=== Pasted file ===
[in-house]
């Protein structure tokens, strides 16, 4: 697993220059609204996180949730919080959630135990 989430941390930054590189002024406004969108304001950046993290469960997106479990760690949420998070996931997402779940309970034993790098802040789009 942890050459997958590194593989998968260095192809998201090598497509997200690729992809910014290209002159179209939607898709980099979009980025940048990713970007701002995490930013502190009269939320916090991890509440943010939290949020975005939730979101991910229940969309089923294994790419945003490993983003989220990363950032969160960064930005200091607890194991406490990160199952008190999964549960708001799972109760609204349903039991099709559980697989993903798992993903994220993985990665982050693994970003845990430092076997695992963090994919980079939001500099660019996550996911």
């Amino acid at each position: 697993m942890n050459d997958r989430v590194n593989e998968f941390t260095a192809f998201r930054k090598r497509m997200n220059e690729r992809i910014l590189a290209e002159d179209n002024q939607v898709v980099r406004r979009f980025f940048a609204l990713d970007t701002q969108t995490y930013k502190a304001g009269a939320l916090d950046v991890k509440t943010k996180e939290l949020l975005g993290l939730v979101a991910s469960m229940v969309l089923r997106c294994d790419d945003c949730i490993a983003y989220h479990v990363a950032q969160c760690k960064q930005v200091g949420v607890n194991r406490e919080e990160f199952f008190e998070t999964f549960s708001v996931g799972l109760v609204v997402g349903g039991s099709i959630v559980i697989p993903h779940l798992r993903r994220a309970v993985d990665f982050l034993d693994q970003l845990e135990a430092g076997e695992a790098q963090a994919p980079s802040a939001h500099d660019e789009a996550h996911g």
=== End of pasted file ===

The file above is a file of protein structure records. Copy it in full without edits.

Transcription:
[in-house]
């Protein structure tokens, strides 16, 4: 697993220059609204996180949730919080959630135990 989430941390930054590189002024406004969108304001950046993290469960997106479990760690949420998070996931997402779940309970034993790098802040789009 942890050459997958590194593989998968260095192809998201090598497509997200690729992809910014290209002159179209939607898709980099979009980025940048990713970007701002995490930013502190009269939320916090991890509440943010939290949020975005939730979101991910229940969309089923294994790419945003490993983003989220990363950032969160960064930005200091607890194991406490990160199952008190999964549960708001799972109760609204349903039991099709559980697989993903798992993903994220993985990665982050693994970003845990430092076997695992963090994919980079939001500099660019996550996911």
């Amino acid at each position: 697993m942890n050459d997958r989430v590194n593989e998968f941390t260095a192809f998201r930054k090598r497509m997200n220059e690729r992809i910014l590189a290209e002159d179209n002024q939607v898709v980099r406004r979009f980025f940048a609204l990713d970007t701002q969108t995490y930013k502190a304001g009269a939320l916090d950046v991890k509440t943010k996180e939290l949020l975005g993290l939730v979101a991910s469960m229940v969309l089923r997106c294994d790419d945003c949730i490993a983003y989220h479990v990363a950032q969160c760690k960064q930005v200091g949420v607890n194991r406490e919080e990160f199952f008190e998070t999964f549960s708001v996931g799972l109760v609204v997402g349903g039991s099709i959630v559980i697989p993903h779940l798992r993903r994220a309970v993985d990665f982050l034993d693994q970003l845990e135990a430092g076997e695992a790098q963090a994919p980079s802040a939001h500099d660019e789009a996550h996911g």